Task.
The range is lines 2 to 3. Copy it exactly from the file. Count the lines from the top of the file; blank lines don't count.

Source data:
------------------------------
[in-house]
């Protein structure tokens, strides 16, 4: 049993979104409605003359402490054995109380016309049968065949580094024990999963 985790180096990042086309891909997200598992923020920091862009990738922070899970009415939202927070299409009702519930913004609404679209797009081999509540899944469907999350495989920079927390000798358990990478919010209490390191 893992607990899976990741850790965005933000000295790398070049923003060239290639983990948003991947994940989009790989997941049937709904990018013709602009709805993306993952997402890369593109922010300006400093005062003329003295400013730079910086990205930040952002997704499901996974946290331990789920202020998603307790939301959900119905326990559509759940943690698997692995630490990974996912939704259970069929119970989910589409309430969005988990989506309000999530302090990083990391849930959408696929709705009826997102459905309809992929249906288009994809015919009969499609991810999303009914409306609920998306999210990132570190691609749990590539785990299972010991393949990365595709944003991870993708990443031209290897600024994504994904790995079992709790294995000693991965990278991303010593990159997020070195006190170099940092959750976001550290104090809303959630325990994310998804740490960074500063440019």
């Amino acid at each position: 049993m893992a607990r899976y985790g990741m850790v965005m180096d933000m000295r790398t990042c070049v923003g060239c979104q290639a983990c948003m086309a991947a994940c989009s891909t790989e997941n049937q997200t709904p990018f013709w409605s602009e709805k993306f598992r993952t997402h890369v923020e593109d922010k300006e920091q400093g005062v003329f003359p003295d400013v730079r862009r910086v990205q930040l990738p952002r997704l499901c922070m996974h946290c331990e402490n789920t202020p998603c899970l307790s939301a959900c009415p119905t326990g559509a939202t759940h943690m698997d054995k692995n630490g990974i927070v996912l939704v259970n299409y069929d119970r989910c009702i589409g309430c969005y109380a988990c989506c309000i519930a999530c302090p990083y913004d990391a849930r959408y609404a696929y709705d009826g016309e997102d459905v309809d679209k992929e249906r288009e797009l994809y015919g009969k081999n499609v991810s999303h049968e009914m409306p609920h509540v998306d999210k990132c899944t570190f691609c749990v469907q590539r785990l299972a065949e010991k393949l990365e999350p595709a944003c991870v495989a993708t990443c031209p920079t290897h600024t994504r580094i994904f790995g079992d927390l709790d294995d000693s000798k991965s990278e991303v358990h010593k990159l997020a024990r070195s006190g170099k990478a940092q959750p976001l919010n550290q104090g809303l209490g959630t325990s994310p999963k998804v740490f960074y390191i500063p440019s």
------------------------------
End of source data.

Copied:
């Protein structure tokens, strides 16, 4: 049993979104409605003359402490054995109380016309049968065949580094024990999963 985790180096990042086309891909997200598992923020920091862009990738922070899970009415939202927070299409009702519930913004609404679209797009081999509540899944469907999350495989920079927390000798358990990478919010209490390191 893992607990899976990741850790965005933000000295790398070049923003060239290639983990948003991947994940989009790989997941049937709904990018013709602009709805993306993952997402890369593109922010300006400093005062003329003295400013730079910086990205930040952002997704499901996974946290331990789920202020998603307790939301959900119905326990559509759940943690698997692995630490990974996912939704259970069929119970989910589409309430969005988990989506309000999530302090990083990391849930959408696929709705009826997102459905309809992929249906288009994809015919009969499609991810999303009914409306609920998306999210990132570190691609749990590539785990299972010991393949990365595709944003991870993708990443031209290897600024994504994904790995079992709790294995000693991965990278991303010593990159997020070195006190170099940092959750976001550290104090809303959630325990994310998804740490960074500063440019």
């Amino acid at each position: 049993m893992a607990r899976y985790g990741m850790v965005m180096d933000m000295r790398t990042c070049v923003g060239c979104q290639a983990c948003m086309a991947a994940c989009s891909t790989e997941n049937q997200t709904p990018f013709w409605s602009e709805k993306f598992r993952t997402h890369v923020e593109d922010k300006e920091q400093g005062v003329f003359p003295d400013v730079r862009r910086v990205q930040l990738p952002r997704l499901c922070m996974h946290c331990e402490n789920t202020p998603c899970l307790s939301a959900c009415p119905t326990g559509a939202t759940h943690m698997d054995k692995n630490g990974i927070v996912l939704v259970n299409y069929d119970r989910c009702i589409g309430c969005y109380a988990c989506c309000i519930a999530c302090p990083y913004d990391a849930r959408y609404a696929y709705d009826g016309e997102d459905v309809d679209k992929e249906r288009e797009l994809y015919g009969k081999n499609v991810s999303h049968e009914m409306p609920h509540v998306d999210k990132c899944t570190f691609c749990v469907q590539r785990l299972a065949e010991k393949l990365e999350p595709a944003c991870v495989a993708t990443c031209p920079t290897h600024t994504r580094i994904f790995g079992d927390l709790d294995d000693s000798k991965s990278e991303v358990h010593k990159l997020a024990r070195s006190g170099k990478a940092q959750p976001l919010n550290q104090g809303l209490g959630t325990s994310p999963k998804v740490f960074y390191i500063p440019s």